Marie Elena: That makes perfect sense to me.
Switching gears a bit, what plans do you have for your future that might take us by surprise?
Erin: My wife and I have big dreams of moving to Germany someday.
Marie Elena: Oh, cool! What attracts you and Mia to Germany?
Erin: Initially, the attraction for me lay very much in the fact that Germany is essentially the birthplace of modern psychological theory, and I am a huge nerd lol. But we are also excited about living in the country, near the Alps, in a quiet cottage or farm. We want to raise a family there, and the country’s policies on universal healthcare, sustainability, and equality are very much in line with our own beliefs and values.
Marie Elena: A quiet cottage near the Alps sounds idyllic to me. May I also ask, what are some of your own beliefs and values?
Erin: Human rights and mental health advocacy absolutely. I have struggled with a variety of diagnoses and mental health issues, and I know what it’s like to not be believed or valued or adequately cared for, so I am very big on doing what I can to help people, especially LGBTQ+ kids/youth, to not have to go through similar experiences. My goal for a long time has been to one day create an organization for free housing/rehabilitating/medical care for LGBTQ+ youth.
Marie Elena: What a kind, soft heart you have.
Erin: Thank you! I do my best. I struggle with empathy and understanding other people’s feelings/intentions/what have you, so I try to push myself to be proactive in seeking out ways to actually show compassion and understanding with my actions and words. I am working on getting an autism diagnosis (health insurance and psychiatrist services are expensive and oftentimes very wary in diagnosing neurodivergence in women, so that journey will be a long struggle), as a way to help me understand my own brain a little better. It definitely makes me want to be able to provide accessible support for other people who may be struggling.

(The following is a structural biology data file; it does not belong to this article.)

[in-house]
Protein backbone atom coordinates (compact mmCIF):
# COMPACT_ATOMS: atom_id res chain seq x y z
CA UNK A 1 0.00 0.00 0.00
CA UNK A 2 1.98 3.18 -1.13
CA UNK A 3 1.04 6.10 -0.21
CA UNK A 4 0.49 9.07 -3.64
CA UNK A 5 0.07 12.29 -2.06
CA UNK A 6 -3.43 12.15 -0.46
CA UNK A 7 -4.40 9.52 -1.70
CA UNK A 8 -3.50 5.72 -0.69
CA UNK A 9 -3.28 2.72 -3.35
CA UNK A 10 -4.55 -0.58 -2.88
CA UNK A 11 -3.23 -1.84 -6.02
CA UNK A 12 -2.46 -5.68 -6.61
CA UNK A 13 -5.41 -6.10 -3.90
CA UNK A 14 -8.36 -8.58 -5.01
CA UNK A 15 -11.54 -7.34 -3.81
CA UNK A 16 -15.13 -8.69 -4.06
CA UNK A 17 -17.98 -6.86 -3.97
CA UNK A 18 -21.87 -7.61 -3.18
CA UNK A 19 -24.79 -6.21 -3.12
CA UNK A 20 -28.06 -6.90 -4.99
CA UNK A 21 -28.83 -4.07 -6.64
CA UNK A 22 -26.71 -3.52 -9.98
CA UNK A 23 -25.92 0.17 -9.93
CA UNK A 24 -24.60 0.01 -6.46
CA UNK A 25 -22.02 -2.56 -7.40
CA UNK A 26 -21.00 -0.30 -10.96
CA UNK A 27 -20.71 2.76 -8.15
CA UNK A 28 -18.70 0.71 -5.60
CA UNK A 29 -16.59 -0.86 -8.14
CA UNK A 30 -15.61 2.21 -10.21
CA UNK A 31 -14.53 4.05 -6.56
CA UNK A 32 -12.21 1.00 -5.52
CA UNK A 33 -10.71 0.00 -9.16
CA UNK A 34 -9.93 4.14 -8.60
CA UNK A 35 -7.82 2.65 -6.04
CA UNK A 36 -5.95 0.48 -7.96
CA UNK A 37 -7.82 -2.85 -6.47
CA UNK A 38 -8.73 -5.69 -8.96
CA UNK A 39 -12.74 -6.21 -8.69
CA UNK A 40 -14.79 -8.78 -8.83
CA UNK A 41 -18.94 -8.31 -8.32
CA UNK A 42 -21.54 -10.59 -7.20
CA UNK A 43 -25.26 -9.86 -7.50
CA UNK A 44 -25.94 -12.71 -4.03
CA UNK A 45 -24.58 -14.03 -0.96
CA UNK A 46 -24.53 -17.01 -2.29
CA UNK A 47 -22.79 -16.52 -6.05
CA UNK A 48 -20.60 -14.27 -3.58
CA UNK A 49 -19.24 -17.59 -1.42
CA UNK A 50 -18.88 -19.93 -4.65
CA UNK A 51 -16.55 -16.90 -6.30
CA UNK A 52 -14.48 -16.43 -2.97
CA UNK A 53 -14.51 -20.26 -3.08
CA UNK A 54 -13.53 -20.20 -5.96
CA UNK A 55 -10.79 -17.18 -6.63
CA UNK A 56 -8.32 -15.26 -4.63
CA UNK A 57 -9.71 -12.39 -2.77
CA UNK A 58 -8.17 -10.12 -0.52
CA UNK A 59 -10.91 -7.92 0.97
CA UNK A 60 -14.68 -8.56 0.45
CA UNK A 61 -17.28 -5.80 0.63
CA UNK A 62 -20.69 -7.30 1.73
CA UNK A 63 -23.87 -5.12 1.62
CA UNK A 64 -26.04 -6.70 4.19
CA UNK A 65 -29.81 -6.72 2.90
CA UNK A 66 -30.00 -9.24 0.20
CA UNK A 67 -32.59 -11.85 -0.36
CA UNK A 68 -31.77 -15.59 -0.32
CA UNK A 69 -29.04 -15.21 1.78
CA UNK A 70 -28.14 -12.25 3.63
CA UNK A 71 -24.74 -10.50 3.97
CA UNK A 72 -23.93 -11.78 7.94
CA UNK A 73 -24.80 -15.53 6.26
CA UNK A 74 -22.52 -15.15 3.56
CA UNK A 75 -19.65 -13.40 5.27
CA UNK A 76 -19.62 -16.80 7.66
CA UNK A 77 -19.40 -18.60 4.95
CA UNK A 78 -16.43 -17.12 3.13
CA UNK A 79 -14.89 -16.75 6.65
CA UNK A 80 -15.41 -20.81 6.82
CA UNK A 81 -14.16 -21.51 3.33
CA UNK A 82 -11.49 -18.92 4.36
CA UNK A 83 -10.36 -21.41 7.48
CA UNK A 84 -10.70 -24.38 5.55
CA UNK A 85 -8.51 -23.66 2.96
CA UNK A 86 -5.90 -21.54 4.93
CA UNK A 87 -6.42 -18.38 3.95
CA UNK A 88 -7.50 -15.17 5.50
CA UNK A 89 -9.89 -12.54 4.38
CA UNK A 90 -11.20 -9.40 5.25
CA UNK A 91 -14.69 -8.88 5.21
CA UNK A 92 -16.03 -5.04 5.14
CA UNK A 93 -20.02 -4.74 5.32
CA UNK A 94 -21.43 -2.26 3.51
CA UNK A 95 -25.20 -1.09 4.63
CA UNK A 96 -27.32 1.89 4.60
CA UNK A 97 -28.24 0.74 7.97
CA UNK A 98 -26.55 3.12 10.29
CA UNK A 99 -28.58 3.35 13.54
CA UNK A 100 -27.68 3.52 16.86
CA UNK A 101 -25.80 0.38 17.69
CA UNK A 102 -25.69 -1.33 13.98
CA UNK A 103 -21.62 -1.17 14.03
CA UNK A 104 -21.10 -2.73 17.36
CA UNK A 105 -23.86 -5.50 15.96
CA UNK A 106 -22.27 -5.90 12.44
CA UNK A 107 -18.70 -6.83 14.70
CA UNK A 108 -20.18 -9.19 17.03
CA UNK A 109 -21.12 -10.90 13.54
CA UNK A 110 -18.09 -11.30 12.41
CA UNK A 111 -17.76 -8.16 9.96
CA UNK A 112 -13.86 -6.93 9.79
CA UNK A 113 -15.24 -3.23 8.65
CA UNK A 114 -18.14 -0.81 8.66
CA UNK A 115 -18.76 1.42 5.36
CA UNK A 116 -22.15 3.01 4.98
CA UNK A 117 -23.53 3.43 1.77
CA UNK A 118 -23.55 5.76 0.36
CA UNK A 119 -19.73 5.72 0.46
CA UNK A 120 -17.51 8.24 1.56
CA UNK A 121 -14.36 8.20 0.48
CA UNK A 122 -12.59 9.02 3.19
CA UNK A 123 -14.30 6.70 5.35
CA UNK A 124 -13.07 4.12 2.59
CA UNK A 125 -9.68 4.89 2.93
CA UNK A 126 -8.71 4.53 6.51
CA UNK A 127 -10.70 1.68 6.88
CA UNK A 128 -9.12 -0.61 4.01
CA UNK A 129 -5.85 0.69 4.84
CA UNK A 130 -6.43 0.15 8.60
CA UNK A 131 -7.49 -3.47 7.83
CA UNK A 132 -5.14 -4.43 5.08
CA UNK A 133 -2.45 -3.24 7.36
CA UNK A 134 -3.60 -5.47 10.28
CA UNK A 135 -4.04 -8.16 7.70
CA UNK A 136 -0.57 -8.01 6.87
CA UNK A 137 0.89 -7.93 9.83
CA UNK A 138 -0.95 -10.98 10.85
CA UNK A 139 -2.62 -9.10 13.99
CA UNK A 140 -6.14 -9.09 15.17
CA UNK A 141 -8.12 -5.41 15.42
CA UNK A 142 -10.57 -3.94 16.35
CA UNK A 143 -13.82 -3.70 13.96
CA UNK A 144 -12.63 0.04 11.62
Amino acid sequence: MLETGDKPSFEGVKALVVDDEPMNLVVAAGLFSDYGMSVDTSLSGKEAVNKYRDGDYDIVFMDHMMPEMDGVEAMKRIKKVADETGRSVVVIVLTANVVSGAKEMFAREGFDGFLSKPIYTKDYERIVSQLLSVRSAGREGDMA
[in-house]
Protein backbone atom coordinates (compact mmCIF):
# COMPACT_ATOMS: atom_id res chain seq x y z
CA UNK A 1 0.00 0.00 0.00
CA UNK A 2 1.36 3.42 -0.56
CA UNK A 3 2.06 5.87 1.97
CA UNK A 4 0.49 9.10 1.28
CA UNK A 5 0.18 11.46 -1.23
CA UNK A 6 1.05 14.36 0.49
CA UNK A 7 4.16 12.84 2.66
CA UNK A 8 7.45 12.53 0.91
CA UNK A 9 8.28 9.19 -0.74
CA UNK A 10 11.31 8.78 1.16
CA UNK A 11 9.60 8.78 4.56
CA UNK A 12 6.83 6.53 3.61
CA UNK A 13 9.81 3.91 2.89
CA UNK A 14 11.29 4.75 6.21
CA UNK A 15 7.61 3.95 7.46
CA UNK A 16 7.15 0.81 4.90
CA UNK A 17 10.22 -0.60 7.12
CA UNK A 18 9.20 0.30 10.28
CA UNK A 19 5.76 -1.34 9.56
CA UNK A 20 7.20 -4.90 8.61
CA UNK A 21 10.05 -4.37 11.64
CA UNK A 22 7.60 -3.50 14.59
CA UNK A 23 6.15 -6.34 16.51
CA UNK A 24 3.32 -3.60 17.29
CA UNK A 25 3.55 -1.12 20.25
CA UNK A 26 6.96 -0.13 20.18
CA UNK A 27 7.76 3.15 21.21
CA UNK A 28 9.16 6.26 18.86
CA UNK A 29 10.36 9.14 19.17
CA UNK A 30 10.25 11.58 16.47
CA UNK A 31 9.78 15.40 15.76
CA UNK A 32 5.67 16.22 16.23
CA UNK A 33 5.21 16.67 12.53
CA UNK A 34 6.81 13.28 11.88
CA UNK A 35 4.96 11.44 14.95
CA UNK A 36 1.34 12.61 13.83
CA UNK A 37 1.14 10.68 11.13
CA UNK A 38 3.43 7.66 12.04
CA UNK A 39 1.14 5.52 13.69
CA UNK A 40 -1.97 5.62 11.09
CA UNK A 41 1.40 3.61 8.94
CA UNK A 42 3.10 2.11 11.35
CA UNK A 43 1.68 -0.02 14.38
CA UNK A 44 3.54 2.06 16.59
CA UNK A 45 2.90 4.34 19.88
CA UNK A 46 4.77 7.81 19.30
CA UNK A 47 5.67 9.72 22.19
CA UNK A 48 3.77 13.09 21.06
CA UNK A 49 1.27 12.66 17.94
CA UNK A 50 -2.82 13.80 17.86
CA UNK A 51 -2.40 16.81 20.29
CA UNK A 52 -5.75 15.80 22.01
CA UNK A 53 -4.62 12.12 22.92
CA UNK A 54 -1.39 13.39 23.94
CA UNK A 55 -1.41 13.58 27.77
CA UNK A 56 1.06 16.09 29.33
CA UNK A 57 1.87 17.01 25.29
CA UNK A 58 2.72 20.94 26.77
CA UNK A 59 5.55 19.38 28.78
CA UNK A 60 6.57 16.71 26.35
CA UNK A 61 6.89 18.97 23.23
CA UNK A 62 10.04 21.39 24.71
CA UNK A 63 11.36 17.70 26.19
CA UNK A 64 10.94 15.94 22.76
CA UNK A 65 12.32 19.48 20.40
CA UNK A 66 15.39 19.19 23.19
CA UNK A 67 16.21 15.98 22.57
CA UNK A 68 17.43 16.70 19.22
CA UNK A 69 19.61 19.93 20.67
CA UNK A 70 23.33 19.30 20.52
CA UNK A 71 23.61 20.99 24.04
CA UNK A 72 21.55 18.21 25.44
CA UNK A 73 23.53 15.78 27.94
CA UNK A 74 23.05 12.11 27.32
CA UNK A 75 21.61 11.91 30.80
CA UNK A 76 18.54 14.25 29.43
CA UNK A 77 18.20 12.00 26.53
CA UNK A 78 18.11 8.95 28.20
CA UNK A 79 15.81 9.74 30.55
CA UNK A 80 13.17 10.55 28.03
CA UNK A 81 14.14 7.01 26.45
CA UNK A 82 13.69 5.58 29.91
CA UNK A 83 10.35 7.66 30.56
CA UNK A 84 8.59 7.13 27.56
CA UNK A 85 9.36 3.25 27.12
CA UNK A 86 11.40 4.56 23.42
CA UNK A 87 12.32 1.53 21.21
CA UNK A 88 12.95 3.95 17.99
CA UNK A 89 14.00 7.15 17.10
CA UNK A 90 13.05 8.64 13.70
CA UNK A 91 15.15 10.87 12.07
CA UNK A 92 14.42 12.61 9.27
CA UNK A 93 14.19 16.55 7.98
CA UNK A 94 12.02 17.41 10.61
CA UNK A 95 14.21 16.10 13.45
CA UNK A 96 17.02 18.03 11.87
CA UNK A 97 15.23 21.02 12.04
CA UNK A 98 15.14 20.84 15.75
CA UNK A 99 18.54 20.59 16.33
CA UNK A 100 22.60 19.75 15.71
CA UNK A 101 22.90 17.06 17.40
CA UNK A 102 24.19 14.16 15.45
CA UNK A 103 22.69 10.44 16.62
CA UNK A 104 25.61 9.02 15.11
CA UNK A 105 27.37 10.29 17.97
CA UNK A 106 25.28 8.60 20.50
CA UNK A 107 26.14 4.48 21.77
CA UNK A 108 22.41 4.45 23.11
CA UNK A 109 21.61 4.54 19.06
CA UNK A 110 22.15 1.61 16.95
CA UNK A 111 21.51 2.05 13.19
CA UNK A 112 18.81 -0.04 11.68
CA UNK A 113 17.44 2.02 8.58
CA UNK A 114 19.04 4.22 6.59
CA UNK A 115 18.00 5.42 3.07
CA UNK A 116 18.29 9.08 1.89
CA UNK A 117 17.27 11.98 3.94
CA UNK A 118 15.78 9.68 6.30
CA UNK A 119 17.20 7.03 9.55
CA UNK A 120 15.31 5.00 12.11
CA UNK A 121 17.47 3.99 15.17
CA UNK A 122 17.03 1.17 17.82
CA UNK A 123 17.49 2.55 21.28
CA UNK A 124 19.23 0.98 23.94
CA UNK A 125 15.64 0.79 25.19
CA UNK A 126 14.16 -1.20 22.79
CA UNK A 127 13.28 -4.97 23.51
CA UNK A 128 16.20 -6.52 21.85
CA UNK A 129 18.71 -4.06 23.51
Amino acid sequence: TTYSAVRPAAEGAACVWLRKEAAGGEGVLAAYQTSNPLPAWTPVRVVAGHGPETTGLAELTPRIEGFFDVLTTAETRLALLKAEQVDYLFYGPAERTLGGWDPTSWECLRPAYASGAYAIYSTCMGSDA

Marie Elena: This also seems in line with your career path.
Erin: My career is still very much in the works. I’ve been working full time to put myself through school, and I just finished up my bachelor’s degree in psychology in March and will be starting my master’s program in July. After that, I plan on obtaining licensure as a marriage and family therapist or a certified behavior analyst. I really just want to get out there and start working in the psychological field and see what I can do. Eventually, I want to do some research and get my PhD, but that is a long way down the line.
Marie Elena: Following the “beliefs and values” question, do you consider yourself a person of faith? If so, is it something you hold as very private, or are you open about it?
Erin: I consider myself, when I really consider it, an agnostic. I think there probably is a higher power out there, but I don’t necessarily conform to any religion’s idea of a god. I tend to believe a lot more in science and the physical world around me, but I also don’t want to close myself off to the spiritual. It’s a tricky balance that I haven’t quite got right and might never fully understand. It’s taken me a while to get to the place where I can even acknowledge the possibility of spiritual or divine existence, as there is a lot of religious abuse and trauma from my childhood that have made me a bit of a skeptic.
Marie Elena: Erin, this breaks my heart. I think it is far too often the case … the religious abuse and trauma, I mean … and it turns people away from the One I believe with everything in me created all, is the author of science and holds it in His hand, and loves us more than we could ever imagine. I’ve often said that if I wasn’t a Christian, I wouldn’t see much in Christian people that would make me want to turn to Christ. How sad is that. I’m so very sorry for these horrible experiences, and I just pray Jesus will re-introduce Himself to you and you won’t be able to resist His true love.